Convicted Felon Gets $7.45 Million Loan Guarantee from Obama Stimulus

Posted: Jun 22, 2012 5:16 PM



The 2009 Obama stimulus package is a constant source of stories about incompetent bureaucrats in Washington wasting taxpayer money, with Solyndra being the most famous of them. The latest story involves a man, David Myers, getting a guaranteed $7.45 million loan from the United States Department of Agriculture. His company, Ways LLC is using the guaranteed loan to purchase a home health agency in Mississippi. What's the problem with this loan? Amongst other things, Myers was involved in a high profile case of corporate fraud. Bloomberg News had this to say about the man being trusted with millions in taxpayer money:

“Myers, 54, served nine months in prison for helping to falsify the telecommunications company’s books to meet earnings targets. The $11 billion accounting fraud wiped out more than 17,000 jobs and $184.6 billion in market value from WorldCom’s high on June 1999.”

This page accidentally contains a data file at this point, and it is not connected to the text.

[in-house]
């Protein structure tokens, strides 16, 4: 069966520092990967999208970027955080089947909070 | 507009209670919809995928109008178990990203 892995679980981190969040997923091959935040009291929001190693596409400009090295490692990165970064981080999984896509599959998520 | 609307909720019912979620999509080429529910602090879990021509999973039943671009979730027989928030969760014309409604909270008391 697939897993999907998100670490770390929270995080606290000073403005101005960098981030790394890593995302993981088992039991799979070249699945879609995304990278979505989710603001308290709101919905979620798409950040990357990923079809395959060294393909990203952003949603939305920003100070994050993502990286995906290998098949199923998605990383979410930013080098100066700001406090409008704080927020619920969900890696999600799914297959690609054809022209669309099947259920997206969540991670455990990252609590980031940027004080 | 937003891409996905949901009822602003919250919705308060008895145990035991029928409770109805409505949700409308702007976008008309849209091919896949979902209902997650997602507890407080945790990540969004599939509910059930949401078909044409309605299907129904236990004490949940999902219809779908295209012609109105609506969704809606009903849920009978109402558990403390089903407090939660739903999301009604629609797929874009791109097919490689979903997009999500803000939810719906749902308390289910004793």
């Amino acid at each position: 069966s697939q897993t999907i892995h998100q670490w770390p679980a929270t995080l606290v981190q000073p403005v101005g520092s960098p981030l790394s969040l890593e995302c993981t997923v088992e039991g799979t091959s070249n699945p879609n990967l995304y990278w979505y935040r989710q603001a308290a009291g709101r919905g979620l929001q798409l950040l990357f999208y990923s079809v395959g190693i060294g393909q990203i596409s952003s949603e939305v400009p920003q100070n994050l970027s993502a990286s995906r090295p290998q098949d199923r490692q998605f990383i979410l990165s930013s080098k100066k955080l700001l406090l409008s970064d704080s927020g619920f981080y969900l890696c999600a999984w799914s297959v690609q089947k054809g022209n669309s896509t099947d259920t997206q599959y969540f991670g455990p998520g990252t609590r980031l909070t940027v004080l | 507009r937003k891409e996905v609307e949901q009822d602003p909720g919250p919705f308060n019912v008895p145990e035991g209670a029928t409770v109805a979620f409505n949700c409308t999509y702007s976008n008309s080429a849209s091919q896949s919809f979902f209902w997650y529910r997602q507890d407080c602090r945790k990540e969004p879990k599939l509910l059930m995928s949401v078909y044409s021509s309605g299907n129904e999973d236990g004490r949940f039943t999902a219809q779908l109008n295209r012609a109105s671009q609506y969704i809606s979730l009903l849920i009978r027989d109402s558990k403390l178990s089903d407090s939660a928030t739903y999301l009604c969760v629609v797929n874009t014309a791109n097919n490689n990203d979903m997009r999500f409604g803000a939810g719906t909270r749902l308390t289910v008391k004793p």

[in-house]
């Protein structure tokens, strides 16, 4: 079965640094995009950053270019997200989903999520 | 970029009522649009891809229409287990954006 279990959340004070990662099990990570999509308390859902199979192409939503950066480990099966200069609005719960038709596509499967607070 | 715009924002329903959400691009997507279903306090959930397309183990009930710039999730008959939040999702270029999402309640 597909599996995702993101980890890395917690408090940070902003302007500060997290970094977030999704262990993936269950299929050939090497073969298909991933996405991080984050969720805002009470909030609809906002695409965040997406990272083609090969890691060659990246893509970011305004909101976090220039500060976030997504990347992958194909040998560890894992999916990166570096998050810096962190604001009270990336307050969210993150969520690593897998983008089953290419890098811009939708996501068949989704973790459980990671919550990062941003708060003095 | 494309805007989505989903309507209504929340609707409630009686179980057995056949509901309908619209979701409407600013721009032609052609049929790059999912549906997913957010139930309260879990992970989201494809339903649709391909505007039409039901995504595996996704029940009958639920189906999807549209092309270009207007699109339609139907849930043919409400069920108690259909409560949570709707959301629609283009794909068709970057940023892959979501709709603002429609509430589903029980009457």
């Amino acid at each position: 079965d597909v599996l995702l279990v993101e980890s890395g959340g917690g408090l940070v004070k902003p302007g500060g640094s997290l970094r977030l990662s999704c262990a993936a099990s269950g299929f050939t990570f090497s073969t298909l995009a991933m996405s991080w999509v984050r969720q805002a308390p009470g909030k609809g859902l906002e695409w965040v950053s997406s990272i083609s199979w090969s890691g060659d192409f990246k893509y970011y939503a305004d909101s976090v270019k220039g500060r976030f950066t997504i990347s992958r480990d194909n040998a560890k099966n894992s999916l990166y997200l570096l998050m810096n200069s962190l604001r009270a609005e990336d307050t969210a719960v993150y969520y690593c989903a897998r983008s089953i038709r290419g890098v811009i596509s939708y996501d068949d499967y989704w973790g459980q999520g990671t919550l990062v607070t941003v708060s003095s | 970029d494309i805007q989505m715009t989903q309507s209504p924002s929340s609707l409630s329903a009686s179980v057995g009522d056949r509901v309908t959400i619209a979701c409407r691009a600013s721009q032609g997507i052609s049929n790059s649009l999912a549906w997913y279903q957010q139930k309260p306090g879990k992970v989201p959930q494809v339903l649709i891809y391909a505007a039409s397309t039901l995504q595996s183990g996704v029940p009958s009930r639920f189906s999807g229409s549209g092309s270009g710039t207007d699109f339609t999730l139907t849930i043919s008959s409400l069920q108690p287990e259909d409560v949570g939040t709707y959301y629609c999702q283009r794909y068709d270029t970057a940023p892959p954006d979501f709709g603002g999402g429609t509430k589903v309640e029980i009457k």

Obama’s $760 billion stimulus program includes 515 loan guarantees for businesses, and places the USDA in charge of selecting qualified applicants. Ways LLC was one such business.

Surprisingly, there are no regulations or law preventing the government from doing business with David Myers:

“Myers pleaded guilty to fraud, conspiracy and false filings with the U.S. Securities and Exchange Commission in September 2002. Federal law prohibits the USDA from making a grant or providing a loan or loan guarantee to corporations or executives who have been convicted of a felony within the preceding two years.”

The USDA, in its infinite wisdom, decided that it was worth gambling on David Myers’s business, seeing as to how he pled guilty ten years ago instead of two. The USDA, and every other over-empowered government agency, can afford to make these gambles, because they are not held personally accountable for their failures. In the end, it is the taxpayer who takes the hit.

The Totalitarian American Left
David Limbaugh

This post was authored by Kyle Bonnell, a editorial intern.